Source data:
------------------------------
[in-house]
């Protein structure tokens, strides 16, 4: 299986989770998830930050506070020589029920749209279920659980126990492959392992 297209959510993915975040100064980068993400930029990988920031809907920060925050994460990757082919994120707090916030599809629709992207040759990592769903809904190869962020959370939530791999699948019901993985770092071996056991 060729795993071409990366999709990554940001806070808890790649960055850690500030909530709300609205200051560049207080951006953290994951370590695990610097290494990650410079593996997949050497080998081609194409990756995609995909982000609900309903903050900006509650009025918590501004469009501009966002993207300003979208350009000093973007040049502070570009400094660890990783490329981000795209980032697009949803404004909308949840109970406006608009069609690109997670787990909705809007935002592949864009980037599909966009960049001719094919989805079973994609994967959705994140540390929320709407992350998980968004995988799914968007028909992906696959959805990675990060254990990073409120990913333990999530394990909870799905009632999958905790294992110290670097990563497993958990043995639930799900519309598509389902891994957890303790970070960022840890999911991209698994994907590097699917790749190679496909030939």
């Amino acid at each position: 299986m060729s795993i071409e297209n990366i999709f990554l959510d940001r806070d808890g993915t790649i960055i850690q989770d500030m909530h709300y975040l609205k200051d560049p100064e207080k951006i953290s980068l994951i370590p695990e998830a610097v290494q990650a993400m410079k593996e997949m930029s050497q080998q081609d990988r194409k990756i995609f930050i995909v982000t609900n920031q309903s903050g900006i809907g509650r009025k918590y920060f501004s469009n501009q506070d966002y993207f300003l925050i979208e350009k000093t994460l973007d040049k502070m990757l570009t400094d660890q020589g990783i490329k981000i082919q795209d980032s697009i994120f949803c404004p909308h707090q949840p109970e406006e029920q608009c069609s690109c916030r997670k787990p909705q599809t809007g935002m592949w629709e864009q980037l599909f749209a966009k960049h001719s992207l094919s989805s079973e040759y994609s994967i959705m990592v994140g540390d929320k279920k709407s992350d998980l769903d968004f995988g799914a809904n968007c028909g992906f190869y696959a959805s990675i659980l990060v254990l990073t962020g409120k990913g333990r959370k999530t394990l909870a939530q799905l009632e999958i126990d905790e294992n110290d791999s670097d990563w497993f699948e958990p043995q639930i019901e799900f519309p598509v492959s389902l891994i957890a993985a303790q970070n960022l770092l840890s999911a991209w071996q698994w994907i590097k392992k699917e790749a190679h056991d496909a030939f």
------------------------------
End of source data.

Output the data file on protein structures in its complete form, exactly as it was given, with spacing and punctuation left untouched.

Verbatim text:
[in-house]
């Protein structure tokens, strides 16, 4: 299986989770998830930050506070020589029920749209279920659980126990492959392992 297209959510993915975040100064980068993400930029990988920031809907920060925050994460990757082919994120707090916030599809629709992207040759990592769903809904190869962020959370939530791999699948019901993985770092071996056991 060729795993071409990366999709990554940001806070808890790649960055850690500030909530709300609205200051560049207080951006953290994951370590695990610097290494990650410079593996997949050497080998081609194409990756995609995909982000609900309903903050900006509650009025918590501004469009501009966002993207300003979208350009000093973007040049502070570009400094660890990783490329981000795209980032697009949803404004909308949840109970406006608009069609690109997670787990909705809007935002592949864009980037599909966009960049001719094919989805079973994609994967959705994140540390929320709407992350998980968004995988799914968007028909992906696959959805990675990060254990990073409120990913333990999530394990909870799905009632999958905790294992110290670097990563497993958990043995639930799900519309598509389902891994957890303790970070960022840890999911991209698994994907590097699917790749190679496909030939």
């Amino acid at each position: 299986m060729s795993i071409e297209n990366i999709f990554l959510d940001r806070d808890g993915t790649i960055i850690q989770d500030m909530h709300y975040l609205k200051d560049p100064e207080k951006i953290s980068l994951i370590p695990e998830a610097v290494q990650a993400m410079k593996e997949m930029s050497q080998q081609d990988r194409k990756i995609f930050i995909v982000t609900n920031q309903s903050g900006i809907g509650r009025k918590y920060f501004s469009n501009q506070d966002y993207f300003l925050i979208e350009k000093t994460l973007d040049k502070m990757l570009t400094d660890q020589g990783i490329k981000i082919q795209d980032s697009i994120f949803c404004p909308h707090q949840p109970e406006e029920q608009c069609s690109c916030r997670k787990p909705q599809t809007g935002m592949w629709e864009q980037l599909f749209a966009k960049h001719s992207l094919s989805s079973e040759y994609s994967i959705m990592v994140g540390d929320k279920k709407s992350d998980l769903d968004f995988g799914a809904n968007c028909g992906f190869y696959a959805s990675i659980l990060v254990l990073t962020g409120k990913g333990r959370k999530t394990l909870a939530q799905l009632e999958i126990d905790e294992n110290d791999s670097d990563w497993f699948e958990p043995q639930i019901e799900f519309p598509v492959s389902l891994i957890a993985a303790q970070n960022l770092l840890s999911a991209w071996q698994w994907i590097k392992k699917e790749a190679h056991d496909a030939f």